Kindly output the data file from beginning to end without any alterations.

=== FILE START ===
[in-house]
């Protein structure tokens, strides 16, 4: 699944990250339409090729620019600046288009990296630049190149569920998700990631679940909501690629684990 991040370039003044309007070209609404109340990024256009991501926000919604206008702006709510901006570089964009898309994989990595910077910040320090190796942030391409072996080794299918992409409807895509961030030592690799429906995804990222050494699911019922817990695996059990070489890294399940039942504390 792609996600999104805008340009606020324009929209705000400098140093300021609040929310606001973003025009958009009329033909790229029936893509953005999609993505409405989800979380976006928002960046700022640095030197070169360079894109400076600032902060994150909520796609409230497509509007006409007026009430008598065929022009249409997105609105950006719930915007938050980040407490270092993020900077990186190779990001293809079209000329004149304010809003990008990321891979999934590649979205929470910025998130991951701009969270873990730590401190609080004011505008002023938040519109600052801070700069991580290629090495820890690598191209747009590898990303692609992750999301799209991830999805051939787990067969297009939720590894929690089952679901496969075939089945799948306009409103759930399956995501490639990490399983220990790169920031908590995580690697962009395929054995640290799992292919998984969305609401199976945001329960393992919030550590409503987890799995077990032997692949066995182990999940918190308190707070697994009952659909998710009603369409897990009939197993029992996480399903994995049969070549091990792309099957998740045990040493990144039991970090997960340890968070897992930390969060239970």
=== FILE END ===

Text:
[in-house]
């Protein structure tokens, strides 16, 4: 699944990250339409090729620019600046288009990296630049190149569920998700990631679940909501690629684990 991040370039003044309007070209609404109340990024256009991501926000919604206008702006709510901006570089964009898309994989990595910077910040320090190796942030391409072996080794299918992409409807895509961030030592690799429906995804990222050494699911019922817990695996059990070489890294399940039942504390 792609996600999104805008340009606020324009929209705000400098140093300021609040929310606001973003025009958009009329033909790229029936893509953005999609993505409405989800979380976006928002960046700022640095030197070169360079894109400076600032902060994150909520796609409230497509509007006409007026009430008598065929022009249409997105609105950006719930915007938050980040407490270092993020900077990186190779990001293809079209000329004149304010809003990008990321891979999934590649979205929470910025998130991951701009969270873990730590401190609080004011505008002023938040519109600052801070700069991580290629090495820890690598191209747009590898990303692609992750999301799209991830999805051939787990067969297009939720590894929690089952679901496969075939089945799948306009409103759930399956995501490639990490399983220990790169920031908590995580690697962009395929054995640290799992292919998984969305609401199976945001329960393992919030550590409503987890799995077990032997692949066995182990999940918190308190707070697994009952659909998710009603369409897990009939197993029992996480399903994995049969070549091990792309099957998740045990040493990144039991970090997960340890968070897992930390969060239970």